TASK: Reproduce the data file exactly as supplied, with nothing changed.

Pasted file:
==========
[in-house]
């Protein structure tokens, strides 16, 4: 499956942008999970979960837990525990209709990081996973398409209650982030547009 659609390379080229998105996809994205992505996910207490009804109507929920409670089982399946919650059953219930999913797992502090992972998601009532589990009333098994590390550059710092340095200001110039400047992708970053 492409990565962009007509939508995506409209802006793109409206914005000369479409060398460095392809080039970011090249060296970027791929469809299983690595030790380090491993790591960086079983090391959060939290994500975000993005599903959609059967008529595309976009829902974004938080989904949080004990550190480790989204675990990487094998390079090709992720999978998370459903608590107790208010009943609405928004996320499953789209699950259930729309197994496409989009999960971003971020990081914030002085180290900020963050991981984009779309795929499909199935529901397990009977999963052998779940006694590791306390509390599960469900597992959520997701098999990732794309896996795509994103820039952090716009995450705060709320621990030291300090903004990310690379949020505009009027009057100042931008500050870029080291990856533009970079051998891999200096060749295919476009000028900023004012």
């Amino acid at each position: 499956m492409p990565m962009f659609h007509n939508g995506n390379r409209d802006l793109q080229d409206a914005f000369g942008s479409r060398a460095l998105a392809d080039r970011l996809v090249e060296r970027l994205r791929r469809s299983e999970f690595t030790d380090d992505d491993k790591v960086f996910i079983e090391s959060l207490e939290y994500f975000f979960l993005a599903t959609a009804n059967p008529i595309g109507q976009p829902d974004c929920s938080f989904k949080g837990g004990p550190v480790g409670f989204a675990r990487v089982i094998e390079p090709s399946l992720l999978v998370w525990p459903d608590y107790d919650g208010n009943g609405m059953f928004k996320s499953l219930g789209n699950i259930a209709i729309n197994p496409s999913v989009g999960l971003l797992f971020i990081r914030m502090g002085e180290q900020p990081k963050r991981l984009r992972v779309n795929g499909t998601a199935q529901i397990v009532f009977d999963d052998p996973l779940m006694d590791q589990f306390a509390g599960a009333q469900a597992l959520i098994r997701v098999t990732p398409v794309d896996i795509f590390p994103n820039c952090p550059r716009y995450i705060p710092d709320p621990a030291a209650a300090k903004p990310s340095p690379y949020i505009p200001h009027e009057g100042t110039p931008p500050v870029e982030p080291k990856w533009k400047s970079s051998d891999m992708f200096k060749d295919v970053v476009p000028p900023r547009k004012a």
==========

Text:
[in-house]
């Protein structure tokens, strides 16, 4: 499956942008999970979960837990525990209709990081996973398409209650982030547009 659609390379080229998105996809994205992505996910207490009804109507929920409670089982399946919650059953219930999913797992502090992972998601009532589990009333098994590390550059710092340095200001110039400047992708970053 492409990565962009007509939508995506409209802006793109409206914005000369479409060398460095392809080039970011090249060296970027791929469809299983690595030790380090491993790591960086079983090391959060939290994500975000993005599903959609059967008529595309976009829902974004938080989904949080004990550190480790989204675990990487094998390079090709992720999978998370459903608590107790208010009943609405928004996320499953789209699950259930729309197994496409989009999960971003971020990081914030002085180290900020963050991981984009779309795929499909199935529901397990009977999963052998779940006694590791306390509390599960469900597992959520997701098999990732794309896996795509994103820039952090716009995450705060709320621990030291300090903004990310690379949020505009009027009057100042931008500050870029080291990856533009970079051998891999200096060749295919476009000028900023004012």
């Amino acid at each position: 499956m492409p990565m962009f659609h007509n939508g995506n390379r409209d802006l793109q080229d409206a914005f000369g942008s479409r060398a460095l998105a392809d080039r970011l996809v090249e060296r970027l994205r791929r469809s299983e999970f690595t030790d380090d992505d491993k790591v960086f996910i079983e090391s959060l207490e939290y994500f975000f979960l993005a599903t959609a009804n059967p008529i595309g109507q976009p829902d974004c929920s938080f989904k949080g837990g004990p550190v480790g409670f989204a675990r990487v089982i094998e390079p090709s399946l992720l999978v998370w525990p459903d608590y107790d919650g208010n009943g609405m059953f928004k996320s499953l219930g789209n699950i259930a209709i729309n197994p496409s999913v989009g999960l971003l797992f971020i990081r914030m502090g002085e180290q900020p990081k963050r991981l984009r992972v779309n795929g499909t998601a199935q529901i397990v009532f009977d999963d052998p996973l779940m006694d590791q589990f306390a509390g599960a009333q469900a597992l959520i098994r997701v098999t990732p398409v794309d896996i795509f590390p994103n820039c952090p550059r716009y995450i705060p710092d709320p621990a030291a209650a300090k903004p990310s340095p690379y949020i505009p200001h009027e009057g100042t110039p931008p500050v870029e982030p080291k990856w533009k400047s970079s051998d891999m992708f200096k060749d295919v970053v476009p000028p900023r547009k004012a």